David MacAlpine invited students to comment on the challenges they faced. 


Chase Barclay commented on his experience with an asynchronous class. Chase mentioned that the teacher recorded their lectures actually in person the past few semesters in the math department. The teacher also posted the videos on YouTube after the lecture. The teacher posted the videos on YouTube. The experience here felt like a normal class, said, Chase.


Mark Palmeri reciprocated the previous comments about the challenges faced while teaching hybrid classes. Mark mentioned one pain point he had was using the Zoom breakout rooms. Mark said that it was hard to navigate the breakout rooms because he had to go in and out of each breakout room. Mark suggested having a dashboard of all the breakout rooms where he could see what was going on in each of those rooms. Mark praised the usage of collaborative tools. One of those tools is Mural, a digital space for visual collaboration. It allows students to interactively work on things. It’s a good tool for a brainstorming live session. The only pain point here is that when this tool is used in conjunction with Zoom, it tends to be heavy on consuming bandwidth and CPU usage. 


Victoria Szabo posed a question to the group to see if there were any conversations regarding the usage of VR chat platforms for office hours or informal gatherings.


Steffen A Bass mentioned a paint point regarding the scheduling of meetings. Steffen said that if anyone knew of a tool that aggregated calendar information from various participants.

The consensus on this comment was that it is a hard problem to solve due to many people having different calendars for work and different aspects of our life. Some of the suggested calendar scheduling tools from everyone, when2meet, Calendly, doodle, Microsoft bookings tool.


Jackson Kennedy commented and appreciated that no professor is advocating for the usage of proctoring software. Tracy Futhey commented on this and said that this has been a conversation with a great deal of tension on campus. Tracy said that there has not been anything offered institutionally and that the goal here is to enable the things that are thought will work broadly across Duke while avoiding things that will cause more pain.


John Board brought another issue to the discussion regarding professional software available in different operating systems. John mentioned that some software programs are available in Windows and Linux but not available for Macs. On the other hand, some software professional programs are available for Macs but not for windows. The pain point here is how to solve that issue, perhaps a VM machine, but the memory for that is too low. 


Shrey Majmudar brought an interesting point regarding the number of applications being used, which can be seen as too many applications to handle and can make students feel exhausted. Shrey posted a question to see if there was an intention of consolidating all these applications that are being used.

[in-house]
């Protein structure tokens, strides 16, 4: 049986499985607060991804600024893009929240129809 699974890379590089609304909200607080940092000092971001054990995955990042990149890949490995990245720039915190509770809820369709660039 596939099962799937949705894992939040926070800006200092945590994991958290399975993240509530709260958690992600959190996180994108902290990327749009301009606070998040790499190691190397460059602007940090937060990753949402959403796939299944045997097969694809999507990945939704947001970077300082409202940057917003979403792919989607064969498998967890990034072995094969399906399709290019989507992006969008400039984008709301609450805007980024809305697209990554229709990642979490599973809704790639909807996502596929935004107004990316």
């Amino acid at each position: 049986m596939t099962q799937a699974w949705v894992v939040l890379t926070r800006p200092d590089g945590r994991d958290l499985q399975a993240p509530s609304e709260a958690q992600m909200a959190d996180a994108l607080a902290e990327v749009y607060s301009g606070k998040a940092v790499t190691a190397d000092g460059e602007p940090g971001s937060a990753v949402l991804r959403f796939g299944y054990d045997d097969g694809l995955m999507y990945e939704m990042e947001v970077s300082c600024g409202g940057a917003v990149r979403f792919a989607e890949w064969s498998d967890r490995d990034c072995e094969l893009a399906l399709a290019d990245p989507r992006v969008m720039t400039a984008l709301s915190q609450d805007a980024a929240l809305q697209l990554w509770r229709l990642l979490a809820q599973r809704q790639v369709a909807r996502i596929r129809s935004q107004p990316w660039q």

John Board mentioned that this is also an issue for faculty since faculty have been using many applications to fulfill their everyday tasks. 


Chass Kissic brought up some good points. When it comes to doing the poll of the student body, Chass mentioned that staff and faculty think of topics in advance. Chass said that this year is important to get a range of perspectives due to the circumstances the pandemic has brought upon us all. 





5:05 – 5:15 p.m. – Emerging video interaction tools Debbie Suggs, Logan Roger (10 minutes)


What it is:  A brief overview of a number of emerging video interaction tools (Glimpse, AirMeet, Engageli, etc) that are seeing an uptick in popularity and usage throughout Academia over the course of the past year.


Why it’s relevant:  With regularly increasing opportunities and needs for additional avenues of support and ability, we want to ensure that we're providing the Duke community at large with the most versatile software to support events/engagements geared towards students, alumni, and faculty usage.


5:15 – 5:30 p.m. – Celebration (15)

**UPDATE ZOOM CLIENT**: During the ITAC meeting on December 10, you are invited to participate in an informal time of celebration and fellowship with your colleagues. We will be hosting themed breakout rooms for you to meet in a smaller group around a topic of interest and you will be able to move freely between rooms. You are encouraged to bring food and beverages and embrace the theme. Please check your Zoom client for updates to make sure you have the latest client version to ensure you can move between Breakout Rooms. For assistance updating your Zoom client, you may contact the OIT Service Desk by phone at 919.684.2200.


John Shaw introduced the committee to the Zoom room feature and the committee can break out into self-selected rooms on the following topics: 

• Scifi Shows & Books

• 2020 / Holiday Memes / Jokes

• Holiday Decoration Hacks

• Holiday Culinary Aspirations

• Techie Holiday Gifts

• Pets


John Shaw stated that at any time, the committee members could choose to change rooms. At the end of the meeting, John Shaw brought the committee back into the main Zoom room. This demonstrated the newest feature of Zoom.